Notice that in this sample output, rIDAllocationPool and rIDPreviousAllocationPool are the same. That won't always be the case, however. rIDPreviousAllocationPool is the pool that RIDs are currently being taken from for object SID allocation. When more than a specified percentage of RIDs in this pool have been allocated (50 percent for Windows 2000 Service Pack 4--SP4--and later), the OS asks the DC that holds the RID Flexible Single-Master Operation (FSMO) role for another batch of RIDs to add to rIDAllocationPool. When rIDPreviousAllocationPool is totally depleted, the OS copies the RIDs from rIDAllocationPool into rIDPreviousAllocationPool and starts using the copied RIDs as needed. This process ensures that a temporary interruption in communication with the RID FSMO DC doesn't prevent DCs from creating new objects because their RID pools are exhausted.
Q. How can I use the name domain.com for a domain when that name is hosted on a DNS server that doesn't support service records?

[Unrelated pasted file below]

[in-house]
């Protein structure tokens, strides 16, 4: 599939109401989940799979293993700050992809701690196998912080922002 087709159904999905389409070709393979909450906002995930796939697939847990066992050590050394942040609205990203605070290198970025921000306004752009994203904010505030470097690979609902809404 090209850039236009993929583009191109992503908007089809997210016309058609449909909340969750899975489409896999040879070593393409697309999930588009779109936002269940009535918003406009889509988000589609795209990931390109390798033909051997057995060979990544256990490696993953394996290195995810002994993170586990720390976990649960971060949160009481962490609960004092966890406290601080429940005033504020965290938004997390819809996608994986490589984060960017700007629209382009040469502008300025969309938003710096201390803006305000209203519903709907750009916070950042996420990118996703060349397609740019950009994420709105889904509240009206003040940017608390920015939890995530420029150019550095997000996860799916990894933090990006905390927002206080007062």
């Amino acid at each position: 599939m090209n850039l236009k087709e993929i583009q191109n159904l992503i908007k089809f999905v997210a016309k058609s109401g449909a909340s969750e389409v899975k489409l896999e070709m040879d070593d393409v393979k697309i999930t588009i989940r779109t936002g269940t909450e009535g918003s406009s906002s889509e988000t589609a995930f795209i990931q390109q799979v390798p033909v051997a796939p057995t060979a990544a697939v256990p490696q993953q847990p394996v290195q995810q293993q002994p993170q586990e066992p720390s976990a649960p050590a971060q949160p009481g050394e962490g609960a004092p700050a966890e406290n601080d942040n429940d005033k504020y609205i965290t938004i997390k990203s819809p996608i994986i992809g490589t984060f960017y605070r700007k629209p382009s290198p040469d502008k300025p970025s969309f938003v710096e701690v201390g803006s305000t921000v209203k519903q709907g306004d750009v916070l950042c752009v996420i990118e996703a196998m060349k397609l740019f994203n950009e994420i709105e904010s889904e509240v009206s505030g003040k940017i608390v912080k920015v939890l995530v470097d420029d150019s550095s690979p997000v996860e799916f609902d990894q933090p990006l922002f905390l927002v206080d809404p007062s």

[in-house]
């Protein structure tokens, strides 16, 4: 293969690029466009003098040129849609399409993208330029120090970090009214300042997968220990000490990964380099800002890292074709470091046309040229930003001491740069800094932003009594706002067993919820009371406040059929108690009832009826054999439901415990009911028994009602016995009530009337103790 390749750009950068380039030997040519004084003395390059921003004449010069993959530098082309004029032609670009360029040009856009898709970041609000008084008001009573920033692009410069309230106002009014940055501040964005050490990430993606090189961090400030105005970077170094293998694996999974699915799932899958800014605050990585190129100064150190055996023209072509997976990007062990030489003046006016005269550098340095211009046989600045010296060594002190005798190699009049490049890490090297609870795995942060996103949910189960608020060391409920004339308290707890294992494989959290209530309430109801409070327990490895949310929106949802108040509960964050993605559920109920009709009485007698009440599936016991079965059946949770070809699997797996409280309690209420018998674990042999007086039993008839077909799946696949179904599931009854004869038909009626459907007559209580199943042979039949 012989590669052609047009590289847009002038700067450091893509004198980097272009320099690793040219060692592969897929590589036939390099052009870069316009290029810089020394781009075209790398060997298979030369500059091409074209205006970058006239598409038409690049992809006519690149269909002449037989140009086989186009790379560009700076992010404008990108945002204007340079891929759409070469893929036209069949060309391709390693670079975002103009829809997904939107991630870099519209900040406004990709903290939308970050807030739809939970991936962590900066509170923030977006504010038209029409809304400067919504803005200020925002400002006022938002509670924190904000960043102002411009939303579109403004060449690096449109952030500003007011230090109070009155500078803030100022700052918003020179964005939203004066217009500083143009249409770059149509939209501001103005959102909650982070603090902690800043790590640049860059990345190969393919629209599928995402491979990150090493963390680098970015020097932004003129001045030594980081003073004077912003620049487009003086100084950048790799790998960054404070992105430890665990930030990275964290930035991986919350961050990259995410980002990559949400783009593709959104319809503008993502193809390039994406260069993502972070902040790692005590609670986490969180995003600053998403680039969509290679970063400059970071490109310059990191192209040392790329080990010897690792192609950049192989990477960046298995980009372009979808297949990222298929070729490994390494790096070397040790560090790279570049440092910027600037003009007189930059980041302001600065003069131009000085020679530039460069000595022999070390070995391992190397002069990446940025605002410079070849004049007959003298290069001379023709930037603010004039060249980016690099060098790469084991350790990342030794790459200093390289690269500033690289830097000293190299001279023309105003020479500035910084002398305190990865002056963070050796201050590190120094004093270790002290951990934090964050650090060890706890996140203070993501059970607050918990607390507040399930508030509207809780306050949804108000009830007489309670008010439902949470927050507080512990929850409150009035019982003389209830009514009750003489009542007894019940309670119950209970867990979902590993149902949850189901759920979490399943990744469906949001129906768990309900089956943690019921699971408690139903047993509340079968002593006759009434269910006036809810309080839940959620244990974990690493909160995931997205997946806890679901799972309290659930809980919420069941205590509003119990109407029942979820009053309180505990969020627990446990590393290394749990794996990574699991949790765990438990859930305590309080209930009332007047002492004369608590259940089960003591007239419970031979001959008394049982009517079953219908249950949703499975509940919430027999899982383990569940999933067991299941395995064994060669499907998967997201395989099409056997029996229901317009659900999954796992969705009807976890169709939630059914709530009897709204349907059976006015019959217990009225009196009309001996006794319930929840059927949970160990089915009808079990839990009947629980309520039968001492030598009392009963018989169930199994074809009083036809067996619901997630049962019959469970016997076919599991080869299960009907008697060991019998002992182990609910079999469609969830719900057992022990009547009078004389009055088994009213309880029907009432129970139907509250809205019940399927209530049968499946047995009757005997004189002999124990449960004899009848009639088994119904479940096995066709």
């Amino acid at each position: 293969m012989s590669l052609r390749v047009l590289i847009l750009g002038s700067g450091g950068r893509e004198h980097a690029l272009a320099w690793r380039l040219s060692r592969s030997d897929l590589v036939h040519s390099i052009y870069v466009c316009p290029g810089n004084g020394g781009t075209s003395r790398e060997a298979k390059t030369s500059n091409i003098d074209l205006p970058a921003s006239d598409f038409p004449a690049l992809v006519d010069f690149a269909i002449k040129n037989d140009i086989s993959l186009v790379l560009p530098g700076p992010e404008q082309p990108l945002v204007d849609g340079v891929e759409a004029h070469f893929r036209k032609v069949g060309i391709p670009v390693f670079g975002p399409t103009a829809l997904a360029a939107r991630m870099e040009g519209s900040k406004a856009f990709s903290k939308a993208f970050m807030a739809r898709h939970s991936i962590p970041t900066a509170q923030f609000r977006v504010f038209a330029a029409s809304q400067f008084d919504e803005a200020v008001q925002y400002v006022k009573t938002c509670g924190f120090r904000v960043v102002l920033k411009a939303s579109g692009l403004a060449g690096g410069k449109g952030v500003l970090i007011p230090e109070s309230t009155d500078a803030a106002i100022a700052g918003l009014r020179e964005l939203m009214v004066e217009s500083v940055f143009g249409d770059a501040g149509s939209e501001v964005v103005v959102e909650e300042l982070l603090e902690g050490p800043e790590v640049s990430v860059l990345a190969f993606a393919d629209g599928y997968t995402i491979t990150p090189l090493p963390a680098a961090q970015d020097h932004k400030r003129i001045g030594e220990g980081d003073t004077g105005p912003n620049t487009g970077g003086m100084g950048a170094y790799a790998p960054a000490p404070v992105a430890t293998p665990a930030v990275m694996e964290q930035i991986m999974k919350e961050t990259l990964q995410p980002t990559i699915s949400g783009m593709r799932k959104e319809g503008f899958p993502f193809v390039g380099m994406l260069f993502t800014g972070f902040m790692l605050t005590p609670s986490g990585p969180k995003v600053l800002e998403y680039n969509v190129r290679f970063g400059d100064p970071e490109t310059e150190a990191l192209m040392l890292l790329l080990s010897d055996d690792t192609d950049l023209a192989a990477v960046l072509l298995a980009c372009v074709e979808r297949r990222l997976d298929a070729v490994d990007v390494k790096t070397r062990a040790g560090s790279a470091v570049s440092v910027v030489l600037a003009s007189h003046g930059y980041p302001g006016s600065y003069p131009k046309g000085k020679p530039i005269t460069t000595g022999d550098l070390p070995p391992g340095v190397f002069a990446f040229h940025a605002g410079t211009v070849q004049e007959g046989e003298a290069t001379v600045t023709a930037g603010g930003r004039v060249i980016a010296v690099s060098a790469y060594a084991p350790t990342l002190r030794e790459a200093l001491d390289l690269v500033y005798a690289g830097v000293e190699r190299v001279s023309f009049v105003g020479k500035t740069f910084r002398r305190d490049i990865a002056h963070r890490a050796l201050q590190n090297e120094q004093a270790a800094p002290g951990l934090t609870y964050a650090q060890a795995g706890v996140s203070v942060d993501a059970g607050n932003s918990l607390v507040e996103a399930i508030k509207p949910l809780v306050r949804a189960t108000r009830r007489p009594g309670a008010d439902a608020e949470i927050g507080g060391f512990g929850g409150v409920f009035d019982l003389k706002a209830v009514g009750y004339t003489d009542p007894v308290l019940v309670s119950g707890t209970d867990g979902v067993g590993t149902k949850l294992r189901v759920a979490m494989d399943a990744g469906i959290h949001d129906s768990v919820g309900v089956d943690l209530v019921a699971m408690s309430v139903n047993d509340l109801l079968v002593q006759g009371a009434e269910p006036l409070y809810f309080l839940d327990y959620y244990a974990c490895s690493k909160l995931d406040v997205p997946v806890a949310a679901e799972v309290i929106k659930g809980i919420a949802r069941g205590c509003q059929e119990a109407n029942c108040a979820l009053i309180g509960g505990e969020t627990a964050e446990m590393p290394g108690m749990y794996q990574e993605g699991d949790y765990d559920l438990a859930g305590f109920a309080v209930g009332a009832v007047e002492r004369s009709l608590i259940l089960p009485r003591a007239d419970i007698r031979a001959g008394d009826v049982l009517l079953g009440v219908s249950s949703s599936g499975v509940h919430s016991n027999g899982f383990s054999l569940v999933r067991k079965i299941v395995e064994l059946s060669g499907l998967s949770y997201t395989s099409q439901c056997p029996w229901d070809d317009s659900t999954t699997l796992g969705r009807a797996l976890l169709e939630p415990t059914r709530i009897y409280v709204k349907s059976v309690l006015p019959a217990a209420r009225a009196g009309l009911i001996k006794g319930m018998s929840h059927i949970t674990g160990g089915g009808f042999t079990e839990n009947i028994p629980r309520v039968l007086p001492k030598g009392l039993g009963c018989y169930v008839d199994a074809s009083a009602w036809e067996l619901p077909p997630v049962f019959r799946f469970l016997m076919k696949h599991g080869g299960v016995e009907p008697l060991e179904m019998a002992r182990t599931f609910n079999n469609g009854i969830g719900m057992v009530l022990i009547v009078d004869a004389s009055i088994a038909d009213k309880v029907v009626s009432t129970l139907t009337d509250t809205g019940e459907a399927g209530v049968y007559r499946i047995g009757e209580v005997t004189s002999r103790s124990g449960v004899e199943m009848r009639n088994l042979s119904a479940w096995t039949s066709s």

A. Ideally, you'd migrate the DNS zone to a new Windows-based DNS server. If that isn't possible, don't use domain.com for your Active Directory (AD) domain. Instead, use either ads.domain.com or, if ads.domain.com isn't practical, domain.net.
There's no reason to use domain.com. However, if you must use it and can't move the domain to another DNS server, you can delegate the four core subdomains that AD uses to a Windows DNS server. These subdomains are
You'd create subdomains as new zones on your Windows DNS server and enable dynamic update. These zones would then contain all the service records that AD needs. However, you'd still need to manually add a host (A) record in the main DNS zone for domain.com for each domain controller's (DC's) IP address (e.g., domain.com IN A 220.127.116.11) and one host record per DC. Adding these records is easy, although you must remember to update the A record if your IP addressing changes.